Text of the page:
Corruption Costs Russian Space Agency $1.8 Billion

The Associated Press

According to reports from Russia’s public spending watchdog agency, Roscosmos, NASA’s Russian counterpart, is experiencing a wave of corruption, resulting in about $1.8 billion worth of financial violations.

Audit Chamber head Tatayana Golikova said “It was an absolute surprise for me. I conducted a budget inspection last year, and now…the number of violations has grown sharply.”

This news comes in the wake of a 35 percent cut to the agency’s funding, necessary because of the country’s deepening financial problems.

On Sunday, Russia’s Deputy Prime Minister, Dmitry Rogozin, told media that “We have uncovered acts of fraud, abuse of authority, (and) document forgery.”

He claimed these violations represent a widespread culture of corruption within Roscosmos. He went so far as to blame a recent string of spacecraft accidents on this corruption, saying in a statement “With such a level of moral decay, one should not be surprised at the high accident rate.”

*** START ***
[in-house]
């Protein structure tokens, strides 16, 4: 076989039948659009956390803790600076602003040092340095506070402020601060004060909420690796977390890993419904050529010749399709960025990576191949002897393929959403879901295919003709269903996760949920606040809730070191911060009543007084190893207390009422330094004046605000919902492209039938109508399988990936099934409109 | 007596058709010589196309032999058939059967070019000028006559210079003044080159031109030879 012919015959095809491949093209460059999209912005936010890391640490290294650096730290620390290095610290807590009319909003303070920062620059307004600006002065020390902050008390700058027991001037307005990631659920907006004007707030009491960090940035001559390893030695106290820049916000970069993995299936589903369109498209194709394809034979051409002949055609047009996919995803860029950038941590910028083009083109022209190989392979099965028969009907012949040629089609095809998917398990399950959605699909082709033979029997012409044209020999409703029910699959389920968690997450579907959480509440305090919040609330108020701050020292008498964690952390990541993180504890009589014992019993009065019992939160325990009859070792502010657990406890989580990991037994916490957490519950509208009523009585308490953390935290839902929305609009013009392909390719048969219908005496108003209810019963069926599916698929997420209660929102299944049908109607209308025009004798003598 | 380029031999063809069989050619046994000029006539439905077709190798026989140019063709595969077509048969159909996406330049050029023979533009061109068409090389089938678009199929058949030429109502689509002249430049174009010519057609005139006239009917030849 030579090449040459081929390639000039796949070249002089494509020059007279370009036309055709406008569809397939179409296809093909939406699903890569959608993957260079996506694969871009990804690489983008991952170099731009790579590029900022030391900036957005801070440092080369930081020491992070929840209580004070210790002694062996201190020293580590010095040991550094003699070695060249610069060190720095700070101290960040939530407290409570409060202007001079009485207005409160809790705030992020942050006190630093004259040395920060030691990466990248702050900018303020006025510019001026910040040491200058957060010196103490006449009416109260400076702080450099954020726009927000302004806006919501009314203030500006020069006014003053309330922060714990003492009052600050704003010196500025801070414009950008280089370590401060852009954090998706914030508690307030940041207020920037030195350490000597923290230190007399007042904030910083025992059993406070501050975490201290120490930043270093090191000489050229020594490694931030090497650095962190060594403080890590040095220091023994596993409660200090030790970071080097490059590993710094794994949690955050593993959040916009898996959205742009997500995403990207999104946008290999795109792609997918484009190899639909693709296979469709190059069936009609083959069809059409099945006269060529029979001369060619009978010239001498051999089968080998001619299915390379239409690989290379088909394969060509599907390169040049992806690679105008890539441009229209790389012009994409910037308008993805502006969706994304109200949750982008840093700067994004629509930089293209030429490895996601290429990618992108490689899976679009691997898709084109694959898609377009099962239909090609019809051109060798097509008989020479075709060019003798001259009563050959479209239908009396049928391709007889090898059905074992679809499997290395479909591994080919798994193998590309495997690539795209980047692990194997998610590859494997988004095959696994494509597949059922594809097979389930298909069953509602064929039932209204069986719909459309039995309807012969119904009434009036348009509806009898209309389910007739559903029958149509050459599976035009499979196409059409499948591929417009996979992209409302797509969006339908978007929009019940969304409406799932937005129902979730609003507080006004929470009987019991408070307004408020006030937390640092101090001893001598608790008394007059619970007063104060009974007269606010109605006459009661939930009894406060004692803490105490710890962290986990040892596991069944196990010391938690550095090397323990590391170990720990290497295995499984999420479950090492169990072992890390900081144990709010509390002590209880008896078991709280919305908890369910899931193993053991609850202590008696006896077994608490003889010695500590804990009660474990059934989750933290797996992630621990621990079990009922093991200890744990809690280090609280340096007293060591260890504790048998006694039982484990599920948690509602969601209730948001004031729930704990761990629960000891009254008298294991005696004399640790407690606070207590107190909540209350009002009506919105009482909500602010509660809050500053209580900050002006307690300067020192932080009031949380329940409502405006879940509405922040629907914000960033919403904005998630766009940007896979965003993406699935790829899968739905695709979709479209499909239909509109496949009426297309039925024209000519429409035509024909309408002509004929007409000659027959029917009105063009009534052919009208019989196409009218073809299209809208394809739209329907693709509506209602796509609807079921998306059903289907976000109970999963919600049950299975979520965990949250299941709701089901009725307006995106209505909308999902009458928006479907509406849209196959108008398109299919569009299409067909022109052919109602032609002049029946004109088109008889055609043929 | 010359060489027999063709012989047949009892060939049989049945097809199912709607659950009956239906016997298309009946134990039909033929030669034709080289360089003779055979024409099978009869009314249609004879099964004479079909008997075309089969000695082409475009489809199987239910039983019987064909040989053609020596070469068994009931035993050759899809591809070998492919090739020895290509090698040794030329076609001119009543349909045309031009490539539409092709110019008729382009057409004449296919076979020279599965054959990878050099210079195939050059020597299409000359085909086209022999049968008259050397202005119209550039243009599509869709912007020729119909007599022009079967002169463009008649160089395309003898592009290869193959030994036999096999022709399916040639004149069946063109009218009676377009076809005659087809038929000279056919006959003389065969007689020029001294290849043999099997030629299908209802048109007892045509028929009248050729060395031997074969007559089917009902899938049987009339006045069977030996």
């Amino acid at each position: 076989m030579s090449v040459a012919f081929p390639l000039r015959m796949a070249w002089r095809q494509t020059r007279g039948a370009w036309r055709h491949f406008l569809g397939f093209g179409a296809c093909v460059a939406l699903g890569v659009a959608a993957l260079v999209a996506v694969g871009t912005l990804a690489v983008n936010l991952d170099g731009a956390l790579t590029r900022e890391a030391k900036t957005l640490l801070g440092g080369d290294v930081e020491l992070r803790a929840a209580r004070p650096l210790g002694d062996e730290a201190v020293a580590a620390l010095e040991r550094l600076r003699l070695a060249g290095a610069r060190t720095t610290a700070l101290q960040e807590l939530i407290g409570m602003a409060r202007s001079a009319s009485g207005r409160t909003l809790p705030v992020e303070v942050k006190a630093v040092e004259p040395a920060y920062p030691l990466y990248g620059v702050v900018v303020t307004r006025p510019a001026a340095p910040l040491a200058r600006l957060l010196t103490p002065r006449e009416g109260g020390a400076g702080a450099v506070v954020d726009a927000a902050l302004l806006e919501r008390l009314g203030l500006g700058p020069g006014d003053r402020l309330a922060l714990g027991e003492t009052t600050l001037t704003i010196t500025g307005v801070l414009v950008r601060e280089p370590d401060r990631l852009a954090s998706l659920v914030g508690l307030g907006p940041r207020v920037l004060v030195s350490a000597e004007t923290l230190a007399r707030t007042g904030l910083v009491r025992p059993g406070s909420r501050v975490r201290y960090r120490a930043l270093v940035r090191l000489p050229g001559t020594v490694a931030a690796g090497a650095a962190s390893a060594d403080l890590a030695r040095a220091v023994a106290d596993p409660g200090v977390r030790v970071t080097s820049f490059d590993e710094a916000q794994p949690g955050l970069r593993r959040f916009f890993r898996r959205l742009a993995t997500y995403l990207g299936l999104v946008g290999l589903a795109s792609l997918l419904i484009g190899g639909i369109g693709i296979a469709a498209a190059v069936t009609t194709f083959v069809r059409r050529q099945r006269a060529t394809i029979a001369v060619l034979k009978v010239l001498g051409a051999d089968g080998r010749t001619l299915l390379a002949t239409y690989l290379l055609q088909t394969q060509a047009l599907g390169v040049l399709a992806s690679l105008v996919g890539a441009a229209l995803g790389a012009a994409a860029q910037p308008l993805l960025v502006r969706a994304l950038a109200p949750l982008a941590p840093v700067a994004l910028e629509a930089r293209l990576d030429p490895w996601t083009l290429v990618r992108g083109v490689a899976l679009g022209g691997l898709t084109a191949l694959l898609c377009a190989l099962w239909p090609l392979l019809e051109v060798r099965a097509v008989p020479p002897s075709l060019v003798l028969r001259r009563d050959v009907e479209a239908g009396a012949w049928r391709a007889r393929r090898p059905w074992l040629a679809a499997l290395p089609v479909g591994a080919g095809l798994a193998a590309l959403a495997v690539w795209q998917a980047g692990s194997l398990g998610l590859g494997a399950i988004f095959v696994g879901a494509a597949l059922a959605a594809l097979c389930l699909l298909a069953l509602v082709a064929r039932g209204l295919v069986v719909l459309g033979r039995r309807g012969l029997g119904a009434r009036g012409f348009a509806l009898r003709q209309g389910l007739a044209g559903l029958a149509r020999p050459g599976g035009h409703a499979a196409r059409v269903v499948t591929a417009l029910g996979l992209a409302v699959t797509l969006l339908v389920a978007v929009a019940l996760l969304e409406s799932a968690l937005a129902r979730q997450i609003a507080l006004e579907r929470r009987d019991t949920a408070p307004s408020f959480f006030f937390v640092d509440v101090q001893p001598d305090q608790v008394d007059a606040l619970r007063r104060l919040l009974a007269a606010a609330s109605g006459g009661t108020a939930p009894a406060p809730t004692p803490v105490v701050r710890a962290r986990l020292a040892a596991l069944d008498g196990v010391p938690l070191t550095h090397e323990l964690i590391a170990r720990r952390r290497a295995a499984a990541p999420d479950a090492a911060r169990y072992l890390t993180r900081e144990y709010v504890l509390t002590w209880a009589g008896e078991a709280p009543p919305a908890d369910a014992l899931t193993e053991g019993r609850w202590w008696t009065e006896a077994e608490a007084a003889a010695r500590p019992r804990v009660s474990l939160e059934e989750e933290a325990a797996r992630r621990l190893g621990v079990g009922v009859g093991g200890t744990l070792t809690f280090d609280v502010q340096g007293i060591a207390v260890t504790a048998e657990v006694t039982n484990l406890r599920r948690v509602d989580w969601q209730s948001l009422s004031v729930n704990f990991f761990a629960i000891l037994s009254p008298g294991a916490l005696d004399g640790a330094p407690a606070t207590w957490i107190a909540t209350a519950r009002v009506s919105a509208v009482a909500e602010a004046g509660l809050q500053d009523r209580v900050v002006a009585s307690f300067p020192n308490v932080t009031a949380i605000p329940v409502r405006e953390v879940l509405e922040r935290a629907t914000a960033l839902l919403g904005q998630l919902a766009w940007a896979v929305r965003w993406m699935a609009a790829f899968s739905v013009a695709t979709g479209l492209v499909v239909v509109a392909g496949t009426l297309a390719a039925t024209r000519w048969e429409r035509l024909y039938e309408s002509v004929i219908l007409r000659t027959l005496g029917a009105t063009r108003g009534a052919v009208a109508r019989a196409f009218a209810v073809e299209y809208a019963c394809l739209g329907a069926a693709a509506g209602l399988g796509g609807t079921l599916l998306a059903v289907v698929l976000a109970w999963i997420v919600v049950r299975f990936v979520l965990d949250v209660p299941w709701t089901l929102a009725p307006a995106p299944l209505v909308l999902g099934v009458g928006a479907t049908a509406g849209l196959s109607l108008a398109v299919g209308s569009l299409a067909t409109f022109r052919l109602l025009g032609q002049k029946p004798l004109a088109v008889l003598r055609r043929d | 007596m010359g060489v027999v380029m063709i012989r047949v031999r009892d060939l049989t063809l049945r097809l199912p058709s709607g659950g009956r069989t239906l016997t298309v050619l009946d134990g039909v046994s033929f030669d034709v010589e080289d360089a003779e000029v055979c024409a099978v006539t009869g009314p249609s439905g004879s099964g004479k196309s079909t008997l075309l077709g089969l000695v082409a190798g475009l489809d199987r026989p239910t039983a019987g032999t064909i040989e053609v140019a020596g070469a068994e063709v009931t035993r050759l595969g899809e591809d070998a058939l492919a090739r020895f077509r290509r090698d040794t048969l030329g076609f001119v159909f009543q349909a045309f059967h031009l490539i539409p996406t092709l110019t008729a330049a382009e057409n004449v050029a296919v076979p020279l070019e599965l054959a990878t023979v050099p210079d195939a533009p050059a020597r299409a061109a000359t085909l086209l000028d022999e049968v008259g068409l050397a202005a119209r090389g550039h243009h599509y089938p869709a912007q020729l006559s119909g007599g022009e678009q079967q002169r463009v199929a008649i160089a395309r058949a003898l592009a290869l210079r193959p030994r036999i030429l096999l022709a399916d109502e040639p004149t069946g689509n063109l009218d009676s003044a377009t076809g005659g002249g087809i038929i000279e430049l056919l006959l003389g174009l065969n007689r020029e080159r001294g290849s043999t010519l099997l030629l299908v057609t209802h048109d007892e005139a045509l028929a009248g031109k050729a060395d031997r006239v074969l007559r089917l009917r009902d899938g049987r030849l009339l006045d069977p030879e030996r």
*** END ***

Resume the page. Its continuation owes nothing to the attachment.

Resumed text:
There were two Russian spacecraft accidents in the last month alone. One rocket carrying a Mexican satellite crashed in Siberia on May 16, another other failed to dock with the International Space Station and disintegrated in the atmosphere in late April.

Rogozin also stated that Roscosmos will be abolished and replaced with a state corporation by the second half of 2015, and that the Russian space industry will need another two to three years to be re-equipped.

One of the biggest changes to Roscosmos under its new, corporate identity will be further centralization of the space industry in Russia. Previously, Roscosmos was responsible only for mission planning, while building and designing equipment was handled by outside organizations. Starting in 2015, the new Roscosmos will perform all three tasks.

Rogozin warned that if the Russia space industry could not recover from this scandal, they would lose their 40 percent market share for satellite launches to entities like the private, California-based firm SpaceX.

On March 28, NASA and Roscosmos announced plans for a new space station for when the ISS is retired in 2024, in addition to setting the ultimate goal of a joint mission to Mars. It is unclear if this new scandal will affect the American space agency’s future plans at all.

NASA spokesmen were unavailable for comment when Breitbart News reached out to them.


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